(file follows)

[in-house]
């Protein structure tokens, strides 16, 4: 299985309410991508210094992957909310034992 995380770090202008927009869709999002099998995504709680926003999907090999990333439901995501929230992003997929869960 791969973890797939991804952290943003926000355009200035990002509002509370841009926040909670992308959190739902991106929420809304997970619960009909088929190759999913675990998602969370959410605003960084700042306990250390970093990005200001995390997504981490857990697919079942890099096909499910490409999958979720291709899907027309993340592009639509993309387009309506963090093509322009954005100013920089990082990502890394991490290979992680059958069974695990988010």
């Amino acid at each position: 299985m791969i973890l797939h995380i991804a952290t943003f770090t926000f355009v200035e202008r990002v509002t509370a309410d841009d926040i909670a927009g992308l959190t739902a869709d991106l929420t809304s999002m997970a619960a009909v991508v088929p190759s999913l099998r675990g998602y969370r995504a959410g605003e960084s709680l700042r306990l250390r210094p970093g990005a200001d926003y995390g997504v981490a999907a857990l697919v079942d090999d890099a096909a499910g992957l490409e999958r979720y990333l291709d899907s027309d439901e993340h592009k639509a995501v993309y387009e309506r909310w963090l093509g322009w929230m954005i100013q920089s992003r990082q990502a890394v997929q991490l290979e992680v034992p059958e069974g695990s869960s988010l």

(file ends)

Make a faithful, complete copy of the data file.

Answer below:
[in-house]
């Protein structure tokens, strides 16, 4: 299985309410991508210094992957909310034992 995380770090202008927009869709999002099998995504709680926003999907090999990333439901995501929230992003997929869960 791969973890797939991804952290943003926000355009200035990002509002509370841009926040909670992308959190739902991106929420809304997970619960009909088929190759999913675990998602969370959410605003960084700042306990250390970093990005200001995390997504981490857990697919079942890099096909499910490409999958979720291709899907027309993340592009639509993309387009309506963090093509322009954005100013920089990082990502890394991490290979992680059958069974695990988010």
């Amino acid at each position: 299985m791969i973890l797939h995380i991804a952290t943003f770090t926000f355009v200035e202008r990002v509002t509370a309410d841009d926040i909670a927009g992308l959190t739902a869709d991106l929420t809304s999002m997970a619960a009909v991508v088929p190759s999913l099998r675990g998602y969370r995504a959410g605003e960084s709680l700042r306990l250390r210094p970093g990005a200001d926003y995390g997504v981490a999907a857990l697919v079942d090999d890099a096909a499910g992957l490409e999958r979720y990333l291709d899907s027309d439901e993340h592009k639509a995501v993309y387009e309506r909310w963090l093509g322009w929230m954005i100013q920089s992003r990082q990502a890394v997929q991490l290979e992680v034992p059958e069974g695990s869960s988010l």